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|Articles - April 2011|
|Tuesday, March 22, 2011|
Page 6 of 8With a flood of Chinese capital poised to wash over Oregon’s weakened economy, familiar concerns are resurfacing. Bill Wyatt, who has traveled to China and back 25 times since taking over as executive director of the Port of Portland in 2001, says the prevailing tension around China’s rise reminds him of worries of Japanese dominance during the 1980s, “You hear a lot of questions like ‘What does it mean? Where are we headed? Are they going to eat our lunch?’”
Up to this point, relatively few Oregon assets have passed into Chinese hands. But experts expect that to change over time. Raymond Cheung, a partner at Portland accounting firm Geffen Mesher who represented the Hong Kong-based investors who bought the Halsey pulp mill, says: “This is just the spark. You are going to see more and more acquisitions… We need more investments like this in Oregon because they will create jobs and we need the jobs.”
Cheung was born and raised in Hong Kong. When he moved to the U.S. in 1993 to attend George Fox University, none of his friends and family knew of Oregon. He was the only Chinese speaker at the entire university, and the language barrier did not make for an easy college experience. But his hard work is paying off. Cheung is fluent in Mandarin, Cantonese and English, and he is a certified public accountant in Hong Kong as well as in the U.S. He was the first Chinese speaker to make partner at Geffen, and his international business is growing rapidly.
“Next we will see Chinese mutual funds and venture capital groups investing,” he predicts. “They will be coming in to buy.”
Akana Ma, chair of Ater Wynne’s global trade group in Portland, agrees with that assessment. Ma represents “a number of investors purchasing assets in Oregon.” He doesn’t offer specifics other than to say, “A lot of Chinese companies are actively scanning the horizon for steel mills, pulp and paper mills and other types of factories that still have useful lives.”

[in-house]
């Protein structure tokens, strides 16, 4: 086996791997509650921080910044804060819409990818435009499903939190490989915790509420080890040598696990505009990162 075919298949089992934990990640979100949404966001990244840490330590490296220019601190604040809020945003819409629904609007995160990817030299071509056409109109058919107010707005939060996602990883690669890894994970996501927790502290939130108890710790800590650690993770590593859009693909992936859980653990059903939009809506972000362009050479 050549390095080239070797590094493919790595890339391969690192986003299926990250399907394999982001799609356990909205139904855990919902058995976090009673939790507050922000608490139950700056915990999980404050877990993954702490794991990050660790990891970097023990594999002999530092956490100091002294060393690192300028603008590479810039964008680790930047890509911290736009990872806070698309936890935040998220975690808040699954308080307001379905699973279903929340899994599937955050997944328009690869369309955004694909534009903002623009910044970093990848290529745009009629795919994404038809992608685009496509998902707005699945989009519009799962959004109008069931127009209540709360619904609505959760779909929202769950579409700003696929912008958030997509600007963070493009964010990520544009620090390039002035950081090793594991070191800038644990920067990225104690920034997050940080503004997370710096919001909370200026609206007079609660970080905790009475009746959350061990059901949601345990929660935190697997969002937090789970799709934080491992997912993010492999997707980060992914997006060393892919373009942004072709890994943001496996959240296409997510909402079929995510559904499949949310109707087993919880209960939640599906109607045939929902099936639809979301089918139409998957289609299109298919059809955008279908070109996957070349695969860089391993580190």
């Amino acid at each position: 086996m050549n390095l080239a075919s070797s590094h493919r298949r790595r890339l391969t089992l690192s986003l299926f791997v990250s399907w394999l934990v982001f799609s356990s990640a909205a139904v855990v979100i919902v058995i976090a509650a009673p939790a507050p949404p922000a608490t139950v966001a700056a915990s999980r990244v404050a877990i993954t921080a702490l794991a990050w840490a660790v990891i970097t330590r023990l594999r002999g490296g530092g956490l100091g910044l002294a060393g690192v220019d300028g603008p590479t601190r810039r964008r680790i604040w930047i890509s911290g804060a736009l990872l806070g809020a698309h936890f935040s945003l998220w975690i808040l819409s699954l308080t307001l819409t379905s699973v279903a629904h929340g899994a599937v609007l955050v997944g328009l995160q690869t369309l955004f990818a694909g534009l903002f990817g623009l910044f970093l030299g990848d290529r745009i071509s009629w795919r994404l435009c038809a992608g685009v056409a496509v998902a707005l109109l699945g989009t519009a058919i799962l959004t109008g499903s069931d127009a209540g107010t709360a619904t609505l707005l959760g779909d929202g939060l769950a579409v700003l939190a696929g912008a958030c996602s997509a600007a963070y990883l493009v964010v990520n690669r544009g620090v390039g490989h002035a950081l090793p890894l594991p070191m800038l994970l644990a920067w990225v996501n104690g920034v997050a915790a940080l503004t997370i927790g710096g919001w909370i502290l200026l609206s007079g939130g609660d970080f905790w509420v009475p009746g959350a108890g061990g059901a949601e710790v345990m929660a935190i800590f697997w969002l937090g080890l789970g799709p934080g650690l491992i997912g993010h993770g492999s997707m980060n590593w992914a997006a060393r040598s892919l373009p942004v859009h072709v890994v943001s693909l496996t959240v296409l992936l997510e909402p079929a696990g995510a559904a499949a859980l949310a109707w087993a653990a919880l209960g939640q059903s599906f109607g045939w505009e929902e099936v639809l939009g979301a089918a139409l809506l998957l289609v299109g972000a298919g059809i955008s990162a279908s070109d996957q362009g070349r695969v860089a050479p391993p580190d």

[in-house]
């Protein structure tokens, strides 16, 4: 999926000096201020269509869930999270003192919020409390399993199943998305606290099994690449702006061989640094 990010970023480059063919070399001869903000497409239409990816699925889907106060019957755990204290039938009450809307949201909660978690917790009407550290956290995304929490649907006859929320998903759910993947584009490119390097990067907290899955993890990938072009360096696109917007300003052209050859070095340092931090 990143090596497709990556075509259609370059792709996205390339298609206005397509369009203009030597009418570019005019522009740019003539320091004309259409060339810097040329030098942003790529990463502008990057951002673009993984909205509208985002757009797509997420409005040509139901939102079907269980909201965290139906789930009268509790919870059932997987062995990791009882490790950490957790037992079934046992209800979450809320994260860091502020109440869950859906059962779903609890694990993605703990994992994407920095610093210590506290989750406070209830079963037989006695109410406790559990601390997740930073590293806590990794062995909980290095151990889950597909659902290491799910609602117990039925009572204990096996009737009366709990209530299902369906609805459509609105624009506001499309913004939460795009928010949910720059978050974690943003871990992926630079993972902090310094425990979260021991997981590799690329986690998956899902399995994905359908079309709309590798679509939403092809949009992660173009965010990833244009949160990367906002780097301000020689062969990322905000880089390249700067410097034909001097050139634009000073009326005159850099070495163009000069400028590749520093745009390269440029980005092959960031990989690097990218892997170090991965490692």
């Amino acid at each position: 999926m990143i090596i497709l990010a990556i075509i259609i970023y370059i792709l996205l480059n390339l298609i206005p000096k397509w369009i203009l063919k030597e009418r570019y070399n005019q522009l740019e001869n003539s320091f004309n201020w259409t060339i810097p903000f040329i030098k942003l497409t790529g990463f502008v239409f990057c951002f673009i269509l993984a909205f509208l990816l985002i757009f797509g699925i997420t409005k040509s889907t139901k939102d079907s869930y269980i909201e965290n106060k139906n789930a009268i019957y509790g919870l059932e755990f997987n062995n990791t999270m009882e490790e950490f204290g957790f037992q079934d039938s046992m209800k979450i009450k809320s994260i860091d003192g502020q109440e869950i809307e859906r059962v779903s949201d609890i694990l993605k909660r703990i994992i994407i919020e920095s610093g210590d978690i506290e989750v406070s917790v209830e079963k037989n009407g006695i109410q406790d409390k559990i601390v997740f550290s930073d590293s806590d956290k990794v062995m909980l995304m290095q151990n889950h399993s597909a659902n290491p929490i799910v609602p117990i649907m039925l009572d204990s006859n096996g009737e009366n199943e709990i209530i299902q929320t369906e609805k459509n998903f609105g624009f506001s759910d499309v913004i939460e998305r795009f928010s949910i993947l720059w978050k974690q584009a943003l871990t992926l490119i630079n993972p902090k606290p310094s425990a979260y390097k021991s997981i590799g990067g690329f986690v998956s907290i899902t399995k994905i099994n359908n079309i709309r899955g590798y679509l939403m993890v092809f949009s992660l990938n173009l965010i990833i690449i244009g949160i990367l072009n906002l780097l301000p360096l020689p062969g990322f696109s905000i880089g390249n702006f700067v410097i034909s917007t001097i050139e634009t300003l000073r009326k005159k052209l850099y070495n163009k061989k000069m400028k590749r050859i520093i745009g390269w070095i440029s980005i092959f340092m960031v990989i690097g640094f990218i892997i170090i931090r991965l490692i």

Ma recently helped a Chinese manufacturer of power generation equipment, Wuxi Kipor Power, set up an office in Portland in February. He is also involved in EB-5 projects in Washington state as well as Oregon.
Wyatt, like most observers, sees the trend as inevitable. “Trade is going to become more global, not less,” he says. The port has formed a relationship with one of the largest ports in the world, in Tianjin, and will begin exchanging executives this year. Wyatt expects business and travel connections between Oregon and China to grow steadily, eventually bringing direct flights. “In a 10-year time period, [direct flights are] likely.”
Thursday, July 03, 2014
BY TED AUSTIN & MIKE BAELE | GUEST CONTRIBUTORS
The Office of Economic Analysis announced that Oregon is currently enjoying the strongest job growth since 2006. While this resurgence has been welcome, the lingering effects of the 2008 “Great Recession” continues to affect Oregon businesses, especially with regard to estate planning and business succession.
Monday, July 14, 2014
BY TERRY "STARBUCKER" ST. MARIE
I really didn’t know that much about angel investing, but I did know a lot about the entrepreneurial spirit.
Tuesday, August 19, 2014
BY TOM COX | OB BLOGGER
Tom Cox interviews Steve Balzac, author of "Organizational Psychology for Managers."
Monday, June 30, 2014
Oregon Business magazine won two silver awards for excellence in writing in the National American Society of Business Publication Editors Western region competition.
Wednesday, August 06, 2014
BY LINDA BAKER | OB EDITOR
Portland startup Green Endeavor strikes gold, inking a partnership with Underwriters Laboratories, an Illinois-based consulting and certification company with offices in 46 countries.
Thursday, July 24, 2014
BY CLIFF HOCKLEY | OB GUEST CONTRIBUTOR
With the increasing retirements of Baby Boomers, a massive real estate shift has created a significant increase in demand for NNN properties. The result? Increased demand has triggered higher prices and lower yields.
Monday, August 18, 2014
Portland is in the middle of another construction boom, with residential and office projects springing up downtown, in the Pearl and Old Town. OB Web Editor Jessica Ridgway documents the new wave.
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